ALLENTOWN, Pa. -- Cole Irvin had his priorities in line.While Irvin attended a gala the night before the Triple-A All-Star Game in Columbus, Ohio, Lehigh Valley teammate Enyel De Los Santos made his Major League debut for the Phillies at Citi Field. Irvin often peeked at his phone to keep
ALLENTOWN, Pa. -- Cole Irvin had his priorities in line.
While Irvin attended a gala the night before the Triple-A All-Star Game in Columbus, Ohio, Lehigh Valley teammate Enyel De Los Santos made his Major League debut for the Phillies at Citi Field. Irvin often peeked at his phone to keep tabs on the game. He wasn't missing his rotation-mate's first shot in The Show.
"It's awesome to see a guy that deserves it go up and do well," said Irvin, the Phils' 22nd-ranked prospect according to MLB Pipeline, from the Coca-Cola Park dugout. "You want to pay attention to what he's doing."
A day after De Los Santos went from being the International League's best pitcher to a conundrum for Mets hitters, Irvin took De Los Santos' spot as All-Star starter and pitched a scoreless first inning with two strikeouts. A first half in which he ranked third among qualified pitchers in ERA (2.89), first in WHIP (1.07), second in wins (eight), fifth in strikeouts (90), second in walk rate (4.5 percent) and second in xFIP (3.22) got him there.
Irvin, who threw six scoreless innings in his first start of the second half on Monday, has pitched well enough that he could become the Phillies' first lefty starter since Adam Morgan on Sept. 28, 2016, and the first of the club's 2016 Draft class to reach the Majors. It's unlikely, though, that Irvin's strong Triple-A performance will necessarily dictate a callup as it did for De Los Santos due to 40-man roster constraints -- Irvin doesn't need to be protected from the Rule 5 Draft until after the 2019 season -- and a Phils rotation that has the fourth-best ERA in the National League.
Irvin doesn't mind. His priorities are, again, in order.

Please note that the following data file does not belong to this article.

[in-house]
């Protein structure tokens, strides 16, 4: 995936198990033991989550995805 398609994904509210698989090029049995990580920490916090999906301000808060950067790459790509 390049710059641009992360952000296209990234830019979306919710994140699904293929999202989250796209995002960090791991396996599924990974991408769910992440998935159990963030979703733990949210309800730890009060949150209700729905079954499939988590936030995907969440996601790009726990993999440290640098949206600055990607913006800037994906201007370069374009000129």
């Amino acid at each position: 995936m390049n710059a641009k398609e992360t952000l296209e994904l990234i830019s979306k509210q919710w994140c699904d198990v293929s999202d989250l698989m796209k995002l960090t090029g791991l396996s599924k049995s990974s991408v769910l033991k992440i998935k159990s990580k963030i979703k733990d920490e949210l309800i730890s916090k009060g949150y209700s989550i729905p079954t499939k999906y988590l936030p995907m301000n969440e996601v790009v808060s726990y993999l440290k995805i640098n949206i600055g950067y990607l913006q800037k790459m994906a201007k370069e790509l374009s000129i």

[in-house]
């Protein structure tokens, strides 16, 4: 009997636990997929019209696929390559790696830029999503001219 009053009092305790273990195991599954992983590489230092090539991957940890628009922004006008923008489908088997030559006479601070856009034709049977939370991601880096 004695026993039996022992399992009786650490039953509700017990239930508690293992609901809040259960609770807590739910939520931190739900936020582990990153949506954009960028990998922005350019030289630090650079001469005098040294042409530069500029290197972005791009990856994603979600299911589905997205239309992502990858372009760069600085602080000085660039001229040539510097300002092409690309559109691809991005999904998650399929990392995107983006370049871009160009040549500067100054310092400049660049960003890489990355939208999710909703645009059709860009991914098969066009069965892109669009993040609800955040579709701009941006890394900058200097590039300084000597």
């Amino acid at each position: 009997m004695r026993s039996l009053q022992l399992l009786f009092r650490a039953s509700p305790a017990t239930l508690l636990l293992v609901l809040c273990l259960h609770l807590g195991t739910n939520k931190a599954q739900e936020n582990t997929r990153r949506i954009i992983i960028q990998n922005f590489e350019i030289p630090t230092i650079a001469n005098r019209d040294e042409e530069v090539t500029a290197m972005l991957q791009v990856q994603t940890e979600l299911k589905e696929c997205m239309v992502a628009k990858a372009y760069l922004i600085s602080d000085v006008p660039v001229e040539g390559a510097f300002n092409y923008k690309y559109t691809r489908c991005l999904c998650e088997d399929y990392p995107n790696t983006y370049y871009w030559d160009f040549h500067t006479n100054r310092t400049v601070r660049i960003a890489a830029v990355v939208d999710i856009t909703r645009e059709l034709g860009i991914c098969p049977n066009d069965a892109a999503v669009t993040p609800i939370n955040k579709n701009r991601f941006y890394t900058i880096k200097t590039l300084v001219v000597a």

"If the big league club is taking notice of Enyel and [Trevor] Plouffe and [Mitch] Walding and these guys that they've called up, then they're paying attention to me," Irvin said. "All I can do is handle what I'm doing and just do my best and develop and get myself in a position to be the next guy."
The Phillies' fifth-round pick in 2016, Irvin has risen quickly through a Minor League system that is well-stocked with potential big league arms. He went 5-1 with a 1.97 ERA at Class A Short-Season Williamsport after being drafted. He skipped Class A Lakewood and began 2017 with Class A Advanced Clearwater, only to earn a midseason promotion to Double-A Reading.
There, Irvin met his first prolonged struggle as a pro. His home run numbers inflated to the point where he allowed 12 in a nine-game stretch. His innings count pushed 150, a tough ask for a young arm that had already surpassed that number the previous summer between his final season at the University of Oregon, the pros and instructional league.
"I was tired," Irvin said. "First full season, and it was a change to pitching every fifth day. I didn't know what to expect. This offseason, I had the ability to change and work out and prepare for that. I feel stronger than I did last year at this time."
Extra core work, hot tub soaks and dedicated time for icing his legs are a few of the things that make Irvin believe he's better prepared to continue this year's success into the second half of the season. Instead of fading, Irvin has gotten stronger as the year has gone on. The 24-year-old left-hander posted a 1.51 ERA in seven straight wins from May 7 to June 10.
"[Irvin has] been very consistent commanding the fastball and with the secondary pitches," Lehigh Valley pitching coach David Lundquist said. "Change has been a plus weapon. It's a pitch he can throw anytime. The curveball's been good and we tightened up the slider."
Irvin will take his good feeling into the second half of his season, knowing full well that won't necessarily bring him to Philadelphia. That's fine with Irvin, because with both the IronPigs and Phillies in first place, team and personal goals have aligned.
"I want to be the Pigs that win the championship, and I want to be here and witness it," Irvin said. "I want to have fun, and if my name is called with the Phils, I want to win there."
Joe Bloss is a reporter for MLB.com based in Philadelphia.